Staff Publications

Staff Publications

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    'Staff publications' is the digital repository of Wageningen University & Research

    'Staff publications' contains references to publications authored by Wageningen University staff from 1976 onward.

    Publications authored by the staff of the Research Institutes are available from 1995 onwards.

    Full text documents are added when available. The database is updated daily and currently holds about 240,000 items, of which 72,000 in open access.

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Record number 551177
Title Horizontal and vertical diversity jointly shape food web stability against small and large perturbations
Author(s) Zhao, Qinghua; Brink, Paul J. Van den; Carpentier, Camille; Wang, Yingying X.G.; Rodríguez-Sánchez, Pablo; Xu, Chi; Vollbrecht, Silke; Gillissen, Frits; Vollebregt, Marlies; Wang, Shaopeng; Laender, Frederik De
Source Ecology Letters 22 (2019)7. - ISSN 1461-023X - p. 1152 - 1162.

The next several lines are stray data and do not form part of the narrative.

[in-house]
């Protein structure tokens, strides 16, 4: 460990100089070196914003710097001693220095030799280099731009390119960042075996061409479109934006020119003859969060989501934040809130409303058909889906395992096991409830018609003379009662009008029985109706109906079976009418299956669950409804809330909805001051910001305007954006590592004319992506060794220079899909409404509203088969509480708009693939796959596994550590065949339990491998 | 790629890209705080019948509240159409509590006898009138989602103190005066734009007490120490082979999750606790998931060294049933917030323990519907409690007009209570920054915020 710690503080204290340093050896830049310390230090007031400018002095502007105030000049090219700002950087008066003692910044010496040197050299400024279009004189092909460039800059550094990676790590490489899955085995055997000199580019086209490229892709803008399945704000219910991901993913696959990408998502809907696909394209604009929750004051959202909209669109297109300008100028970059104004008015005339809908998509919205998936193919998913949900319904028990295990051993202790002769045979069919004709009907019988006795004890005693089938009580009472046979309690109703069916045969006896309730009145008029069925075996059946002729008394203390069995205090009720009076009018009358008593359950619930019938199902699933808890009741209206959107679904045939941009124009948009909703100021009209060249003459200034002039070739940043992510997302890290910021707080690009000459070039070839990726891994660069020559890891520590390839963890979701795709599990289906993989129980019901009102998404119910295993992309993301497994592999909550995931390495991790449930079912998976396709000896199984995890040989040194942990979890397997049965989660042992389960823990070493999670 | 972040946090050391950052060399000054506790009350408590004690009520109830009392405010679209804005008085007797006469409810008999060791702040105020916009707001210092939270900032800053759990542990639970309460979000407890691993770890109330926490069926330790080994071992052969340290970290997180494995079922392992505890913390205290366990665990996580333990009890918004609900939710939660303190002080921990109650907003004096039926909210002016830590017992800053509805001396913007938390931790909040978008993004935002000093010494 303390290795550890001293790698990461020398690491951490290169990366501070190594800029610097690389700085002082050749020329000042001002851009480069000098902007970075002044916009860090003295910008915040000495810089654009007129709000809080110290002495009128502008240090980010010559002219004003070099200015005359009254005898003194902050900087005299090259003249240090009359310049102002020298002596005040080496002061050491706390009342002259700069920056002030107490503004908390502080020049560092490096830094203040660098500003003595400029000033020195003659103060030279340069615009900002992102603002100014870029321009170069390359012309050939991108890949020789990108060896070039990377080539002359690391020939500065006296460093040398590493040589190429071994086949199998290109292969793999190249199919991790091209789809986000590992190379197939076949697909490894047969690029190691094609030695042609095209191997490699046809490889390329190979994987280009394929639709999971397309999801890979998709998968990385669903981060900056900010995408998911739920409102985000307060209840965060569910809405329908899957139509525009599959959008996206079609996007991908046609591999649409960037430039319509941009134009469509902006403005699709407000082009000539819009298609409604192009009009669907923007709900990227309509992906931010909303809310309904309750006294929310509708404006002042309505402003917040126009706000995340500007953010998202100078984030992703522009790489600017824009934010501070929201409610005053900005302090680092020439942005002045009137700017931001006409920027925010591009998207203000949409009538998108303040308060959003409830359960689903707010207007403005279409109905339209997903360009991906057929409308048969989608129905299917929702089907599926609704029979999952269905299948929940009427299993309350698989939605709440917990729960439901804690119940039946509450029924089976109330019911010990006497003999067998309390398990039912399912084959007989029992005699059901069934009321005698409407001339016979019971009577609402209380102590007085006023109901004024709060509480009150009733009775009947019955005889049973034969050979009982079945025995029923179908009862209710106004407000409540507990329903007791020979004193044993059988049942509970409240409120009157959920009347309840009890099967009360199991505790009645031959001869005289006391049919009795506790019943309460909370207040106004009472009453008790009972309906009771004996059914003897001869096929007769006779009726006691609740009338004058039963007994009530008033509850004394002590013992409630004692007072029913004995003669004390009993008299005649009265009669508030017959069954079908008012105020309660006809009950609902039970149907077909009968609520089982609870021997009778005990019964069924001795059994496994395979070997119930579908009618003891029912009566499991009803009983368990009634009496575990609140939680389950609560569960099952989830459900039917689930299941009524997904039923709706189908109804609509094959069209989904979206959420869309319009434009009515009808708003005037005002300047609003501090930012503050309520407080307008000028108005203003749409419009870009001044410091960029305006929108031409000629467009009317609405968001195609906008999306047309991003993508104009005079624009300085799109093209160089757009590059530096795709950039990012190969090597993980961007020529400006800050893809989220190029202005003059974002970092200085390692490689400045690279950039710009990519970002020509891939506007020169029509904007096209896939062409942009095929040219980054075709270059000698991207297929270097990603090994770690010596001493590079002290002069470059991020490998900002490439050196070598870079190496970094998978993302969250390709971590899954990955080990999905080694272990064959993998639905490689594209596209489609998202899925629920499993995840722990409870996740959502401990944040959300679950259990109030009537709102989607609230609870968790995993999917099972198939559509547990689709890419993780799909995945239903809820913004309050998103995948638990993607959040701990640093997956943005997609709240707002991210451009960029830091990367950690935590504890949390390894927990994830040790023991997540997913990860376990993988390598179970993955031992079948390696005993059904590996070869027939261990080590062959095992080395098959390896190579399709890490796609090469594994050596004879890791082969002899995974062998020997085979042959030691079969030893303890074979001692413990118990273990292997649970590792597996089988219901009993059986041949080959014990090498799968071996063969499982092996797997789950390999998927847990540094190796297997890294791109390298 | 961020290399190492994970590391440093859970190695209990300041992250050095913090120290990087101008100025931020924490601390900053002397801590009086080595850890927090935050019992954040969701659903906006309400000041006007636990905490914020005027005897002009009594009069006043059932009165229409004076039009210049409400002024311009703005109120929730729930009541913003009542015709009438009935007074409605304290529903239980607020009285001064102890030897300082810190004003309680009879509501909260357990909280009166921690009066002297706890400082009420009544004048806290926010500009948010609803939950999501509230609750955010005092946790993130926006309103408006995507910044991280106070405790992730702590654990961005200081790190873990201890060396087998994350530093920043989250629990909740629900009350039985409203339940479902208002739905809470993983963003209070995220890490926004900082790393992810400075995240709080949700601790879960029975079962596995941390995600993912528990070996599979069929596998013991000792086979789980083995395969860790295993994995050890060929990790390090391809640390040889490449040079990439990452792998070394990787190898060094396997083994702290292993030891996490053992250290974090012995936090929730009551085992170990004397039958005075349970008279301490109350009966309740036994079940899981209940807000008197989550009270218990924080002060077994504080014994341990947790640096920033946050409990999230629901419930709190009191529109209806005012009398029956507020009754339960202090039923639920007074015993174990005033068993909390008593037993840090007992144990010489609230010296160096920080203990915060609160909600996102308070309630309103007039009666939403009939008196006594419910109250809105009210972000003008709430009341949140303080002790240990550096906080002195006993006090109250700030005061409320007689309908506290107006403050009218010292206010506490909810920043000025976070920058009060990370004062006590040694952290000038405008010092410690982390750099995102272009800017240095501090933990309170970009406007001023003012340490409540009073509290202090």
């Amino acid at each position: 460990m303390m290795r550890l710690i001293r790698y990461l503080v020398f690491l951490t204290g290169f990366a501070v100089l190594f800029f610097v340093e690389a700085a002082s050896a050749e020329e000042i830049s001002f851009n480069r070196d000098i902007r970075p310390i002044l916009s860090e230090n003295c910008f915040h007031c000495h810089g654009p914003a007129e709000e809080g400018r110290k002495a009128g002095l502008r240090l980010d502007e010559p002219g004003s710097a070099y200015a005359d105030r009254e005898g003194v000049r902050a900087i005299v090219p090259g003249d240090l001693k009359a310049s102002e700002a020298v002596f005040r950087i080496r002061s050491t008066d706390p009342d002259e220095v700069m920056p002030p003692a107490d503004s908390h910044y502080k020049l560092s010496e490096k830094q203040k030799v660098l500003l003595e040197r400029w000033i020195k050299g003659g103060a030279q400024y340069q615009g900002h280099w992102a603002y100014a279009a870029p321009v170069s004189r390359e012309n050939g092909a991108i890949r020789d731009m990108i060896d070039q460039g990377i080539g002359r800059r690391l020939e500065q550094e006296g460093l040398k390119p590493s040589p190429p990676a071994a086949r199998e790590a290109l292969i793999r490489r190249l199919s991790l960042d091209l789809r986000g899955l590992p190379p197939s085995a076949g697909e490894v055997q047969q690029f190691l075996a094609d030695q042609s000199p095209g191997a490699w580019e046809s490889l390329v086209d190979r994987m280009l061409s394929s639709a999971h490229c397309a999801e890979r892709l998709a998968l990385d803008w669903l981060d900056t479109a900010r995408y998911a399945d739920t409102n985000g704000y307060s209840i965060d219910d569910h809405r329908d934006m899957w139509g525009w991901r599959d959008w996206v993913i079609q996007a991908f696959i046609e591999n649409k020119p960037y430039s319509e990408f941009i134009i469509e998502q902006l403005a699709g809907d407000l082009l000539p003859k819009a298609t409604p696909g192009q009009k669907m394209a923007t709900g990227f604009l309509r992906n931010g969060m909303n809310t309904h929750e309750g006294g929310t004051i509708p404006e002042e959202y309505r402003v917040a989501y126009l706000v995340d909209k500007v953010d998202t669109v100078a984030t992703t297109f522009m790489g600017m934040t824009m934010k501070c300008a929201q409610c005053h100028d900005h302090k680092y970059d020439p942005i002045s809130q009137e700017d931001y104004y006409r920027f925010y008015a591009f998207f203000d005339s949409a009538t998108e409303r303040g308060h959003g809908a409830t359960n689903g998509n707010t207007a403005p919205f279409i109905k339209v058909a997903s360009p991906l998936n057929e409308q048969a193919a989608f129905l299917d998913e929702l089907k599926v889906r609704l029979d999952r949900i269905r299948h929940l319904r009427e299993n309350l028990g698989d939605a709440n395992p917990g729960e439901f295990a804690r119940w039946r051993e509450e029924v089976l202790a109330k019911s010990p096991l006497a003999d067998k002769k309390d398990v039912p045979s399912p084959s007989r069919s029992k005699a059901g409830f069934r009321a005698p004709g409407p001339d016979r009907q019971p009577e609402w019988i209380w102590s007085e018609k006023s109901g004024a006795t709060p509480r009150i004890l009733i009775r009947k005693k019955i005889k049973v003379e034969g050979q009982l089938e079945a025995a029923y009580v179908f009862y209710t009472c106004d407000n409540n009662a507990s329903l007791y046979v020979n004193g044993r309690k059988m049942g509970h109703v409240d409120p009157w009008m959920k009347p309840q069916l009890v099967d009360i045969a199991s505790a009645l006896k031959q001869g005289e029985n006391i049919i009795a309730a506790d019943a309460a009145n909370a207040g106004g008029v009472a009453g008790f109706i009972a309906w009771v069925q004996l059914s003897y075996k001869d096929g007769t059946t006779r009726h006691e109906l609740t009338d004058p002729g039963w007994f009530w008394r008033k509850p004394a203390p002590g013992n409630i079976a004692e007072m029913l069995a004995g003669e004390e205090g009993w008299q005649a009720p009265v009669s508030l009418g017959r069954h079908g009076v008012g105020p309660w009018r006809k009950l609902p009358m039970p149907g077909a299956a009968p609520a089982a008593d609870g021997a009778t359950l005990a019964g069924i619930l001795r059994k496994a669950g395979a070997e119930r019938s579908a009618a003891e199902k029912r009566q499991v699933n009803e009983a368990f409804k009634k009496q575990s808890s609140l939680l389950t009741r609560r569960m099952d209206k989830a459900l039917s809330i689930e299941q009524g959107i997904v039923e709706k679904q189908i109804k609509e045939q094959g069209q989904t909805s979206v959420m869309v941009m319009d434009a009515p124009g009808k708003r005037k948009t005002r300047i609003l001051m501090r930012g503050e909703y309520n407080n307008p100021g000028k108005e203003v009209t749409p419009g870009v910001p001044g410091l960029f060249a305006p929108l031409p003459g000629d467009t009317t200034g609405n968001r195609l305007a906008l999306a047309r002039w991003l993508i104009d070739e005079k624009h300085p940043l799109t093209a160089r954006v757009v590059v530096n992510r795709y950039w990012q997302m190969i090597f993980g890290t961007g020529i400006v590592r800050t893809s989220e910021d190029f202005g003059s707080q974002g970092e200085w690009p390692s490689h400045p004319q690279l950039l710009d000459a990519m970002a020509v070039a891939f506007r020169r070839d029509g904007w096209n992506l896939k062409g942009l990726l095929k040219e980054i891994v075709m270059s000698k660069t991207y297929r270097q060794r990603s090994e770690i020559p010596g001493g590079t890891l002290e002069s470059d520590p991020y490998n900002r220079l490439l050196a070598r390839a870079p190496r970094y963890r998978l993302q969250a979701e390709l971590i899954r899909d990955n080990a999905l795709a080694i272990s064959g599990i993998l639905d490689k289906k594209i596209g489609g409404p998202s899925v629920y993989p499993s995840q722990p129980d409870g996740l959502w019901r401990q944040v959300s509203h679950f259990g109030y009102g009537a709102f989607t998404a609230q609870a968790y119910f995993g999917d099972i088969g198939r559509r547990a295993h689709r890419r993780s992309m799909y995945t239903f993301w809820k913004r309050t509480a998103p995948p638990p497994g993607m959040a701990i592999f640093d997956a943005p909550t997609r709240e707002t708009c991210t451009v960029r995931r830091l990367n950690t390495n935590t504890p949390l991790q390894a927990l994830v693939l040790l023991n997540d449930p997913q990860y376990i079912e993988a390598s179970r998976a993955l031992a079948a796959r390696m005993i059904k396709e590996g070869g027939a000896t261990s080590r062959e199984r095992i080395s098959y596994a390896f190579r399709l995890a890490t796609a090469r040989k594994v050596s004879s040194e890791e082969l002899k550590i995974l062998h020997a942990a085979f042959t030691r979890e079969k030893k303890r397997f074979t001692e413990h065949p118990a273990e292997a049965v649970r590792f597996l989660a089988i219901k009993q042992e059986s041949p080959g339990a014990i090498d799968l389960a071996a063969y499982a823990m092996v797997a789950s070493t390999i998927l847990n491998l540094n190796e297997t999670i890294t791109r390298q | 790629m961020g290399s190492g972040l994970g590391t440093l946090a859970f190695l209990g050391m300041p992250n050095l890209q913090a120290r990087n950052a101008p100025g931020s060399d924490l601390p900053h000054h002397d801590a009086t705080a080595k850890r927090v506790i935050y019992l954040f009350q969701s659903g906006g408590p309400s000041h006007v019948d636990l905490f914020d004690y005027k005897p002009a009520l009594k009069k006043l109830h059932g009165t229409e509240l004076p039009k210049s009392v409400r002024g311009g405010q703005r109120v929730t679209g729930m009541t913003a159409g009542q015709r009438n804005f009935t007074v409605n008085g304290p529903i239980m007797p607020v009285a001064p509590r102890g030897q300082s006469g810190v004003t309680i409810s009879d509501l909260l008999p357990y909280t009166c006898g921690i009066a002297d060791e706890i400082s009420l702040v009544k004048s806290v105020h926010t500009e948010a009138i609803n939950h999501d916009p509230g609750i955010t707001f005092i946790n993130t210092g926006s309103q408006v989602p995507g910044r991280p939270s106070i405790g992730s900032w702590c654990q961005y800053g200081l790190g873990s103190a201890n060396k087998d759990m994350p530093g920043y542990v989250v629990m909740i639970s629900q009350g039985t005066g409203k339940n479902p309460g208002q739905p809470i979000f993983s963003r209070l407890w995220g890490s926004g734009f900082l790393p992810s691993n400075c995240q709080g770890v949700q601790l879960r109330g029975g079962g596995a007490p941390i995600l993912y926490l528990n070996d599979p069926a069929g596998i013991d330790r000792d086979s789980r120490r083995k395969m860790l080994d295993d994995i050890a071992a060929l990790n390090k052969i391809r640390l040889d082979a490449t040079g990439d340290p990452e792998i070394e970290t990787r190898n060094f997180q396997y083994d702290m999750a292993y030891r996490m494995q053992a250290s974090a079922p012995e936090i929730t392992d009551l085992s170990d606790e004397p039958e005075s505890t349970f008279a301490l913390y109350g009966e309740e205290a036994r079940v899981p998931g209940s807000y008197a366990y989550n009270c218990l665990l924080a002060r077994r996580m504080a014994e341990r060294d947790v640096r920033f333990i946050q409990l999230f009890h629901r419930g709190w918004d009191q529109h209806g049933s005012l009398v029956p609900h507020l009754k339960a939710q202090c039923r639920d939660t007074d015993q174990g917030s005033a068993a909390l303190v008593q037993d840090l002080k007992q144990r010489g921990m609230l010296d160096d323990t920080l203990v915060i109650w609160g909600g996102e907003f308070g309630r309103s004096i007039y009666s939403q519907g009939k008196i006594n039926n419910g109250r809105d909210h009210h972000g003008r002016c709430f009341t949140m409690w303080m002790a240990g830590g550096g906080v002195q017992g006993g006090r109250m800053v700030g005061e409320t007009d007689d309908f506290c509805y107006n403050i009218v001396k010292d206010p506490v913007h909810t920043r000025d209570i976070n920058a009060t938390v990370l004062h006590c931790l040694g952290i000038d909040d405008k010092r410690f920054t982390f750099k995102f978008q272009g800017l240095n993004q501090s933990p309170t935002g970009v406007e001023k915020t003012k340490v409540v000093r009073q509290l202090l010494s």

DOI https://doi.org/10.1111/ele.13282
Department(s) Aquatic Ecology and Water Quality Management
WIMEK
Environmental Risk Assessment
Resource Ecology
Publication type Refereed Article in a scientific journal
Publication year 2019
Keyword(s) Equilibrium - horizontal diversity - large perturbations - small perturbations - stability - vertical diversity
Abstract

The biodiversity of food webs is composed of horizontal (i.e. within trophic levels) and vertical diversity (i.e. the number of trophic levels). Understanding their joint effect on stability is a key challenge. Theory mostly considers their individual effects and focuses on small perturbations near equilibrium in hypothetical food webs. Here, we study the joint effects of horizontal and vertical diversity on the stability of hypothetical (modelled) and empirical food webs. In modelled food webs, horizontal and vertical diversity increased and decreased stability, respectively, with a stronger positive effect of producer diversity on stability at higher consumer diversity. Experiments with an empirical plankton food web, where we manipulated horizontal and vertical diversity and measured stability from species interactions and from resilience against large perturbations, confirmed these predictions. Taken together, our findings highlight the need to conserve horizontal biodiversity at different trophic levels to ensure stability.

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